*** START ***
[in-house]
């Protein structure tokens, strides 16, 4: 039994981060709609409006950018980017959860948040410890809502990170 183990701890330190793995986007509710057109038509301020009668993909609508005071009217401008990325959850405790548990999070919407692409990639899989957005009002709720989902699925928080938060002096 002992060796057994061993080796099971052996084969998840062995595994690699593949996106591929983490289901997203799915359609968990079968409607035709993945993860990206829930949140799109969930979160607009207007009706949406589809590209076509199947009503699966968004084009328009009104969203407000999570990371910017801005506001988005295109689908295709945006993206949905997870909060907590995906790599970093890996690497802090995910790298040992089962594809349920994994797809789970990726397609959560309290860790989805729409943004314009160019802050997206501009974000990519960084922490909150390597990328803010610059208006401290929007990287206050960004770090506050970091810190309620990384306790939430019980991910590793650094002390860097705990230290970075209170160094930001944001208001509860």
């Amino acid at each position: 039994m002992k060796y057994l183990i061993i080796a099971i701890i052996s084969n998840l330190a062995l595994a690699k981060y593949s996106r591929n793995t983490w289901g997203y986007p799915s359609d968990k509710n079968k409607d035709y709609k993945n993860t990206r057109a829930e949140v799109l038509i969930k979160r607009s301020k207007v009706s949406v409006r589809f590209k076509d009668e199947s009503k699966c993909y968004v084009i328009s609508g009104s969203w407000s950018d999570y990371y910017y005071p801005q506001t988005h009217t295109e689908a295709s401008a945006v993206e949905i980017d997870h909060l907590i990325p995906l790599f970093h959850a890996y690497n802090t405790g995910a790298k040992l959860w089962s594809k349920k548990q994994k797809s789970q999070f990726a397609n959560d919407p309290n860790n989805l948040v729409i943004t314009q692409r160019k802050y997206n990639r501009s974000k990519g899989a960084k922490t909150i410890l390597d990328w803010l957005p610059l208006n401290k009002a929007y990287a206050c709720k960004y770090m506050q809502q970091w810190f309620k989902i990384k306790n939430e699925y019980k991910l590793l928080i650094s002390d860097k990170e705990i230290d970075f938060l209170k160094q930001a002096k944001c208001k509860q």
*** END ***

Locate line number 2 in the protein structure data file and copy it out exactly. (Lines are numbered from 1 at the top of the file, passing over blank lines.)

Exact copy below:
């Protein structure tokens, strides 16, 4: 039994981060709609409006950018980017959860948040410890809502990170 183990701890330190793995986007509710057109038509301020009668993909609508005071009217401008990325959850405790548990999070919407692409990639899989957005009002709720989902699925928080938060002096 002992060796057994061993080796099971052996084969998840062995595994690699593949996106591929983490289901997203799915359609968990079968409607035709993945993860990206829930949140799109969930979160607009207007009706949406589809590209076509199947009503699966968004084009328009009104969203407000999570990371910017801005506001988005295109689908295709945006993206949905997870909060907590995906790599970093890996690497802090995910790298040992089962594809349920994994797809789970990726397609959560309290860790989805729409943004314009160019802050997206501009974000990519960084922490909150390597990328803010610059208006401290929007990287206050960004770090506050970091810190309620990384306790939430019980991910590793650094002390860097705990230290970075209170160094930001944001208001509860």